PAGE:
Is a notarized handwritten Will valid?

My mother and I both own our house (both names are on the deed0. She died 2 years ago. Can an my sisters take me to probate if I only have a handwritten notarized Will giving me the house?

Asked on August 22, 2013 under Estate Planning, Missouri

Answers:

M.D., Member, California and New York Bar / FreeAdvice Contributing Attorney

Answered 7 years ago | Contributor

Most states do not recognize handwritten (i.e."holographic") Wills; MO is among them. Therefore the writing that you have is not legally valid to transfer your mother's interest in the home to you.

However, you may still have a legal claim to it. What you need to do is to check to see exactly how title to the house is held. Does it say "with rights of survivorship" (or similar wording)? If it does, then you and your mother were "joint tenants with rights of survivorship". This means that when a co-owner dies, the surviving owner is vested with 100% ownership. If, however, the deed is silent as to this (i.e. just lists both names or both names followed by the words "tenants in common"), then the deceased's share becomes part of their estate; it then passes as per the terms of their Will, if any, or passes according to state "intestate succession". This would be you and your sisters and any other siblings or surviving spouse, if any.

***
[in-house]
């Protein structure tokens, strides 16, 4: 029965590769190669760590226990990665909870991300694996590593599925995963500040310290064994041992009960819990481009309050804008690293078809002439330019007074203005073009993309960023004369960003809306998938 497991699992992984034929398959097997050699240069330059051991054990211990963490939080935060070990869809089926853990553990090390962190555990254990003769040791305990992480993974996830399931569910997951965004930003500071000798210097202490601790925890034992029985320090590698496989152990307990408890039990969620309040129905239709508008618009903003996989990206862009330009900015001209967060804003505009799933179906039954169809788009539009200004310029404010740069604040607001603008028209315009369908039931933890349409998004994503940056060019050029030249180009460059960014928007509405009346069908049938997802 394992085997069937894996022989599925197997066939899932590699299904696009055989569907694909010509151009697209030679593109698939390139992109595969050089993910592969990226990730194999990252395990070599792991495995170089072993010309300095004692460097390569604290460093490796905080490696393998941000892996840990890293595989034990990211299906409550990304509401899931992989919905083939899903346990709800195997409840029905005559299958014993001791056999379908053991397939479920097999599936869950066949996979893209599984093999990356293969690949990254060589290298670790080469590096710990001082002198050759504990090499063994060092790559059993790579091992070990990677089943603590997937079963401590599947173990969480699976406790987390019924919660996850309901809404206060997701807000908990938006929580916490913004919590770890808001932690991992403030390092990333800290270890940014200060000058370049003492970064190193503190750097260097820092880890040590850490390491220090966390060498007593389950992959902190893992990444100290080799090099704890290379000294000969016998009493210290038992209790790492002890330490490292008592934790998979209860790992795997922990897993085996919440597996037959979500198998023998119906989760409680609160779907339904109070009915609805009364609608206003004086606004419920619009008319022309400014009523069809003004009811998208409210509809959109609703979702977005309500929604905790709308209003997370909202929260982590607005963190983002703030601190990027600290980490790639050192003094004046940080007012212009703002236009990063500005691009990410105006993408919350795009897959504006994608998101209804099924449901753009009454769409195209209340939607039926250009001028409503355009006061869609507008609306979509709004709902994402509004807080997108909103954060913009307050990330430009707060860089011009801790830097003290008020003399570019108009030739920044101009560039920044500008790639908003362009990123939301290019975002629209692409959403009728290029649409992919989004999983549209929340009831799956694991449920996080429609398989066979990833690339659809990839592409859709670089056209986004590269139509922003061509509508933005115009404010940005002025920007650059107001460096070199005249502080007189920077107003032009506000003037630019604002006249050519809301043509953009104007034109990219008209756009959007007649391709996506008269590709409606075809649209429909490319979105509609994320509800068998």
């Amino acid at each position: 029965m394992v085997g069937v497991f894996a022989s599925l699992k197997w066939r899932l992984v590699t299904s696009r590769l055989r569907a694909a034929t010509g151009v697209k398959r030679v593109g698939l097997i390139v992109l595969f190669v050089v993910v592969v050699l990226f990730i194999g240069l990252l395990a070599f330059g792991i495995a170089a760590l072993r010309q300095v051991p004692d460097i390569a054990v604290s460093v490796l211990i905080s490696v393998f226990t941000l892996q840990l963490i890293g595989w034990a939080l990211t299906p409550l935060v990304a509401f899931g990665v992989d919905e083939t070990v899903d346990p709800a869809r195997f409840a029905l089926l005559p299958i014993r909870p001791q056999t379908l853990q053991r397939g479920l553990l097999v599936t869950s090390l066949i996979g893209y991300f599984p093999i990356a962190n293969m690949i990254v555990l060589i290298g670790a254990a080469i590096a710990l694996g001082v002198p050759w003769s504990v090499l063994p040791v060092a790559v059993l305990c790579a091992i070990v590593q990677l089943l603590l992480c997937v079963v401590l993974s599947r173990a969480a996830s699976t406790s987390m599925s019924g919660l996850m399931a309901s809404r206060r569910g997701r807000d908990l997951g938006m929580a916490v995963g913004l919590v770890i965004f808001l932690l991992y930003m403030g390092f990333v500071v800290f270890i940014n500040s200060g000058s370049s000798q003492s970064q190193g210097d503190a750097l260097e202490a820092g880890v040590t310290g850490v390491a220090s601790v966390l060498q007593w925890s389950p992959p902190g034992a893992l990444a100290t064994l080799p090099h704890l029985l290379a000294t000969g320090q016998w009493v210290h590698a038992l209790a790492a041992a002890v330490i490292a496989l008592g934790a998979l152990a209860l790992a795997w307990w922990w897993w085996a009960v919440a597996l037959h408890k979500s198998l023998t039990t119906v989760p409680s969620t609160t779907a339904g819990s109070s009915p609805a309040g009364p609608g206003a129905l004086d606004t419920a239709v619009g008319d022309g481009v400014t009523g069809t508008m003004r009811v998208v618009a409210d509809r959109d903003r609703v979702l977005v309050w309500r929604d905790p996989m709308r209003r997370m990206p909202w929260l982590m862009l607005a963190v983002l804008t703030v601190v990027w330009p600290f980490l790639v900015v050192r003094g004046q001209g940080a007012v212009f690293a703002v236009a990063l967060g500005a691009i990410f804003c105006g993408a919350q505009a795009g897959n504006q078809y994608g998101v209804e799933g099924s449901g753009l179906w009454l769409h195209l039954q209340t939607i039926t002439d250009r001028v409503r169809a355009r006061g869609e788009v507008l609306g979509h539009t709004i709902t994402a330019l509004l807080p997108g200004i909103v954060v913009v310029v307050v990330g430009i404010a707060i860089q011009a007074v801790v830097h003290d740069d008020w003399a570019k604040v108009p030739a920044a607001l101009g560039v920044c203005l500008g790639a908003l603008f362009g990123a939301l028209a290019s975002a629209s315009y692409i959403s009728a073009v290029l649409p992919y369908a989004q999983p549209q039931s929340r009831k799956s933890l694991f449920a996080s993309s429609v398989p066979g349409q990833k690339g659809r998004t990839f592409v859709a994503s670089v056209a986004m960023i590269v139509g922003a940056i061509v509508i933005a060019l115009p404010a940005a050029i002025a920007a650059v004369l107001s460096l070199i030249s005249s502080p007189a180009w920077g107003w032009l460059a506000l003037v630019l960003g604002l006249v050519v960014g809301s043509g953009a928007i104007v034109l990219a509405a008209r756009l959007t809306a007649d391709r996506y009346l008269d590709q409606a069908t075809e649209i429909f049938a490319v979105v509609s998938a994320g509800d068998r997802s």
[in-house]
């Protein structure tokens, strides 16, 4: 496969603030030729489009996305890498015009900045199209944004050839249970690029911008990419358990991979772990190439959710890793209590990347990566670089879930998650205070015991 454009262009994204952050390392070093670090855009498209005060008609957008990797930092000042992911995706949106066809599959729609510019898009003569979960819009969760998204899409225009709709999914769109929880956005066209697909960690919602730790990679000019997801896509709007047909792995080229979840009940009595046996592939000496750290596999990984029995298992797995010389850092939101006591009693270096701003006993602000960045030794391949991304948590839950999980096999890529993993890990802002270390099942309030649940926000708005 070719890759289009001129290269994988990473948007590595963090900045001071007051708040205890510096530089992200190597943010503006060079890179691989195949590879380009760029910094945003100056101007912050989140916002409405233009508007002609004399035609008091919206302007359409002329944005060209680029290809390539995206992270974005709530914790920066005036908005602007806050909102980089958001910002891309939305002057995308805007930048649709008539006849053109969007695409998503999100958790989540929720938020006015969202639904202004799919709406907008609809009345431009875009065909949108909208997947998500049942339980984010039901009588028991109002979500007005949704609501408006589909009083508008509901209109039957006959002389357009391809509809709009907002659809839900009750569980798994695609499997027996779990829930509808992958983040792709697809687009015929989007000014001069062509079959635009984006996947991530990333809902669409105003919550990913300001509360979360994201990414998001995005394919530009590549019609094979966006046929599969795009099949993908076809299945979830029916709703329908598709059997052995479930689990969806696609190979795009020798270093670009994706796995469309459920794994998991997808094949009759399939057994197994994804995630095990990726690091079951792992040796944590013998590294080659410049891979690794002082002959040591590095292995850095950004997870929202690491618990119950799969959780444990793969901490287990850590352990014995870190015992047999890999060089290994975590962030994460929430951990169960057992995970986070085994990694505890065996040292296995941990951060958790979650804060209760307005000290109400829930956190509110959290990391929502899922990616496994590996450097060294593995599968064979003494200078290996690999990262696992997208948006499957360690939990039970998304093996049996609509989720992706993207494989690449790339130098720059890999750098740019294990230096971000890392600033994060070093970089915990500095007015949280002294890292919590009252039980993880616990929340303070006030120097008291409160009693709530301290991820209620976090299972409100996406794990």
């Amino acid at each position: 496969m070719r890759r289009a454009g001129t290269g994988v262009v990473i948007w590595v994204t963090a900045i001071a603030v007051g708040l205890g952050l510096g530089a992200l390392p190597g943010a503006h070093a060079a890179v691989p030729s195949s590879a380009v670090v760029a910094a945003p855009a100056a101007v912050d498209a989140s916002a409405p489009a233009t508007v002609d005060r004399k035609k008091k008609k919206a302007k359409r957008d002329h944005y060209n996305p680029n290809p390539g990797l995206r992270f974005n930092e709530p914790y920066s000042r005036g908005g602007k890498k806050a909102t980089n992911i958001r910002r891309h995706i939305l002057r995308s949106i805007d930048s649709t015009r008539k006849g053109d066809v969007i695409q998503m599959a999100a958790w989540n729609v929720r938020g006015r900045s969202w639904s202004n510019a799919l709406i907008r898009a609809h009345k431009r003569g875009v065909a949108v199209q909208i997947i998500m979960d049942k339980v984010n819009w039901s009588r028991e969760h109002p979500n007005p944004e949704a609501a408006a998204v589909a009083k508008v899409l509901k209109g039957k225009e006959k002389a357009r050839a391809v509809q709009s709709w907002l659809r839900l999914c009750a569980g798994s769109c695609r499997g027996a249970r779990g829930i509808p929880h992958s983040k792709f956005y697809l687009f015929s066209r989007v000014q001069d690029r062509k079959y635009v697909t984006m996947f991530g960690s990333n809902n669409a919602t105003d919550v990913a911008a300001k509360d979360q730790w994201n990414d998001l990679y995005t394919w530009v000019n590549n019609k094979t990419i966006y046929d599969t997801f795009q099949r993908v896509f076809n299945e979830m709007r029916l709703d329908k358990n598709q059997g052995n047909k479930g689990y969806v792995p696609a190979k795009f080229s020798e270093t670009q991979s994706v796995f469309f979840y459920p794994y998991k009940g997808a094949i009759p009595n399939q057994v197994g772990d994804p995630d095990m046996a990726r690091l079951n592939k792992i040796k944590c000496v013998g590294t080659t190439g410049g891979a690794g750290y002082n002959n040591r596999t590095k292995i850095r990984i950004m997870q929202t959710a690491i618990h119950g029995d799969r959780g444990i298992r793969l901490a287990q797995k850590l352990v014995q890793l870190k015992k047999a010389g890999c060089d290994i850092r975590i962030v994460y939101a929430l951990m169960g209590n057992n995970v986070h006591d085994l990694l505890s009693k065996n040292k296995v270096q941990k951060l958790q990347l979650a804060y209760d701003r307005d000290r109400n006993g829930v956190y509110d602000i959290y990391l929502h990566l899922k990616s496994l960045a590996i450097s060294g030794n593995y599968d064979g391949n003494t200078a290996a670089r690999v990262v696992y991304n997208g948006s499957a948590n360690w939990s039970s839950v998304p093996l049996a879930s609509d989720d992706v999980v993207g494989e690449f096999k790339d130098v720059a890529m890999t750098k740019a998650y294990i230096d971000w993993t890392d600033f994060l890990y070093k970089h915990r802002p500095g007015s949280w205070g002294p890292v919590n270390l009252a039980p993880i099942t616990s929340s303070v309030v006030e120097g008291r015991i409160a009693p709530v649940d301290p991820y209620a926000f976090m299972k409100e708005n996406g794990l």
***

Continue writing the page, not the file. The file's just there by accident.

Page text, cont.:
For a more detailed explanation of all of this, you should consult directly with a probate attorney. They can review all of the facts and advise you accordingly.


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